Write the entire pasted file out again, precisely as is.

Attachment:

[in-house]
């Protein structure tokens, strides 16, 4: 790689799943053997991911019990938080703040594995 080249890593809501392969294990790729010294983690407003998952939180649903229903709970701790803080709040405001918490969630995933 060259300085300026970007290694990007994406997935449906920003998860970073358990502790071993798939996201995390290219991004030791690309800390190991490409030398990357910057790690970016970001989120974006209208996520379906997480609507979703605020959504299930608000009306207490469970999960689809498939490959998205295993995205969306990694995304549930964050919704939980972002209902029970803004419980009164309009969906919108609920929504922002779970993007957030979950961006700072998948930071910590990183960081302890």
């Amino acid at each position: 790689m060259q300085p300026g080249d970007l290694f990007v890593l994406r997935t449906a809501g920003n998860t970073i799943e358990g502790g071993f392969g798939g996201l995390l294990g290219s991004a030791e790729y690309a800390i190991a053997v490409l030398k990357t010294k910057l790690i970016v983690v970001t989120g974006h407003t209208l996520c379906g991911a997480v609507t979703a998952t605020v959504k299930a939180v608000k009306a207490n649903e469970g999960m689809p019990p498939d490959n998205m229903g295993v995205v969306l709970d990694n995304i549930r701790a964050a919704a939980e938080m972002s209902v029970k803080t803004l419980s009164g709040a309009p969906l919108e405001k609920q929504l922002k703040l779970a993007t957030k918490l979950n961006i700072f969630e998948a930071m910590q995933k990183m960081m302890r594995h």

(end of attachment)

[in-house]
């Protein structure tokens, strides 16, 4: 790689799943053997991911019990938080703040594995 080249890593809501392969294990790729010294983690407003998952939180649903229903709970701790803080709040405001918490969630995933 060259300085300026970007290694990007994406997935449906920003998860970073358990502790071993798939996201995390290219991004030791690309800390190991490409030398990357910057790690970016970001989120974006209208996520379906997480609507979703605020959504299930608000009306207490469970999960689809498939490959998205295993995205969306990694995304549930964050919704939980972002209902029970803004419980009164309009969906919108609920929504922002779970993007957030979950961006700072998948930071910590990183960081302890």
């Amino acid at each position: 790689m060259q300085p300026g080249d970007l290694f990007v890593l994406r997935t449906a809501g920003n998860t970073i799943e358990g502790g071993f392969g798939g996201l995390l294990g290219s991004a030791e790729y690309a800390i190991a053997v490409l030398k990357t010294k910057l790690i970016v983690v970001t989120g974006h407003t209208l996520c379906g991911a997480v609507t979703a998952t605020v959504k299930a939180v608000k009306a207490n649903e469970g999960m689809p019990p498939d490959n998205m229903g295993v995205v969306l709970d990694n995304i549930r701790a964050a919704a939980e938080m972002s209902v029970k803080t803004l419980s009164g709040a309009p969906l919108e405001k609920q929504l922002k703040l779970a993007t957030k918490l979950n961006i700072f969630e998948a930071m910590q995933k990183m960081m302890r594995h």